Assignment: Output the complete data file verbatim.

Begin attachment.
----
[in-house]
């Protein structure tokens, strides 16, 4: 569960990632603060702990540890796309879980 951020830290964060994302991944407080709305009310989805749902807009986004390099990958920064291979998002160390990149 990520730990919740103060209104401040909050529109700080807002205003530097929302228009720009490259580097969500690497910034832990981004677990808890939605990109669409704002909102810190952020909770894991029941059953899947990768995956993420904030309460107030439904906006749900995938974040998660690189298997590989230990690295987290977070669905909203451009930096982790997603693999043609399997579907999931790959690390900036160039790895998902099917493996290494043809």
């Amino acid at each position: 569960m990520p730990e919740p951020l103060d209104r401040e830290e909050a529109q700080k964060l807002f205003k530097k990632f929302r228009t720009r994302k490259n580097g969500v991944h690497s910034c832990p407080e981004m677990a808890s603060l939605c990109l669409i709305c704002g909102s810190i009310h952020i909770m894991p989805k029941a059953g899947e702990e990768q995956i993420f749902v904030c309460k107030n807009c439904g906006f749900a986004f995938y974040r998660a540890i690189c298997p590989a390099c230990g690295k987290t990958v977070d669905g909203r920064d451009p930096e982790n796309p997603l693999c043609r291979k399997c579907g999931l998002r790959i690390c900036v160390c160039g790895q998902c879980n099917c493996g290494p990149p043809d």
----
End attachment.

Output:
[in-house]
């Protein structure tokens, strides 16, 4: 569960990632603060702990540890796309879980 951020830290964060994302991944407080709305009310989805749902807009986004390099990958920064291979998002160390990149 990520730990919740103060209104401040909050529109700080807002205003530097929302228009720009490259580097969500690497910034832990981004677990808890939605990109669409704002909102810190952020909770894991029941059953899947990768995956993420904030309460107030439904906006749900995938974040998660690189298997590989230990690295987290977070669905909203451009930096982790997603693999043609399997579907999931790959690390900036160039790895998902099917493996290494043809």
């Amino acid at each position: 569960m990520p730990e919740p951020l103060d209104r401040e830290e909050a529109q700080k964060l807002f205003k530097k990632f929302r228009t720009r994302k490259n580097g969500v991944h690497s910034c832990p407080e981004m677990a808890s603060l939605c990109l669409i709305c704002g909102s810190i009310h952020i909770m894991p989805k029941a059953g899947e702990e990768q995956i993420f749902v904030c309460k107030n807009c439904g906006f749900a986004f995938y974040r998660a540890i690189c298997p590989a390099c230990g690295k987290t990958v977070d669905g909203r920064d451009p930096e982790n796309p997603l693999c043609r291979k399997c579907g999931l998002r790959i690390c900036v160390c160039g790895q998902c879980n099917c493996g290494p990149p043809d």